Hila Dahan, Co-Founder, 33 Sticks: “I have a very strong personality, with a lot of ideas about how to create valuable businesses. As an employee at every company that I worked for, I’ve always worked tirelessly at trying to optimize their business. Many times, I have done this without being directly asked to do so, which often created conflict—but it’s something so core to who I am, I just couldn’t stop. Unfortunately, that unwavering commitment meant that I often clashed with coworkers. Part of that conflict was fair, since I would constantly find myself working on things far outside of my job description, but part of the conflict was unfair, since I was not permitted to contribute to those businesses in a strategic way…one of the challenges that women in the corporate world face when they choose to challenge the status quo.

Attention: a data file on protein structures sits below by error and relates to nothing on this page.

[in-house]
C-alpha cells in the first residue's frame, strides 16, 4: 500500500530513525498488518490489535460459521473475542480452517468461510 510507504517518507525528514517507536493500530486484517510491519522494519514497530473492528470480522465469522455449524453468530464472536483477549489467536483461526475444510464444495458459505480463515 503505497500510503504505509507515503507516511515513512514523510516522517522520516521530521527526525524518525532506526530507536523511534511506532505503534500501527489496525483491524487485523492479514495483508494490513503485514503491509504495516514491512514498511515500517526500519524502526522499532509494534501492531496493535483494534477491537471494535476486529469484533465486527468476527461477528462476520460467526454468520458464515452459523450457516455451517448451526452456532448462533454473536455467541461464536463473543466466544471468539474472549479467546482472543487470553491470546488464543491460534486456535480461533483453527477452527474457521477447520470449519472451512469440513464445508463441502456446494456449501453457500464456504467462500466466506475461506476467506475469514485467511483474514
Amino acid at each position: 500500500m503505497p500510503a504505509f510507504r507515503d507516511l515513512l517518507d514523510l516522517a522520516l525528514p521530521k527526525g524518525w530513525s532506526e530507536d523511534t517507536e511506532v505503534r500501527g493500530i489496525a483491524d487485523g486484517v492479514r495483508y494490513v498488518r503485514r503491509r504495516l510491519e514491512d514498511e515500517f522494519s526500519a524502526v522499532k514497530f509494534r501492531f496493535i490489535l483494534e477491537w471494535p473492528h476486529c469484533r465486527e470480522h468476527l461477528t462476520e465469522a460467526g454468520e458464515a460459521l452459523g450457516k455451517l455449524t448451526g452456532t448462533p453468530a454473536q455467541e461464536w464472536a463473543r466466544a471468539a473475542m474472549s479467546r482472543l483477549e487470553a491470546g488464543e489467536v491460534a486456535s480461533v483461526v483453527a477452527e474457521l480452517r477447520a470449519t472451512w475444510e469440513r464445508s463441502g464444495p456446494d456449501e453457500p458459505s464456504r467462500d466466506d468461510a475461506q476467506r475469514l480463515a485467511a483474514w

If I truly wanted the opportunity and freedom to execute on all the ideas and strategies that I’d compiled over the years, I realized I had to take the risk of starting and running a company that reflected my vision. No one else was going to hand me the opportunity, I had to make it happen for myself. As far as building a remote company, there are many reasons why this was the best approach to take. That said, I am the mother of two amazing teenage boys, and one afternoon, while I was stuck in traffic on the 405 freeway during my daily two-hour commute out of LA, I saw their youth passing by me, and right then I knew I had to do something that would allow me to spend more quality time with them. It’s a decision that has made an amazing impact on all of our lives, and looking back, I can’t believe it took me this long to make it happen. I absolutely love the balance that I have, and most of all, I love spending time with my family.”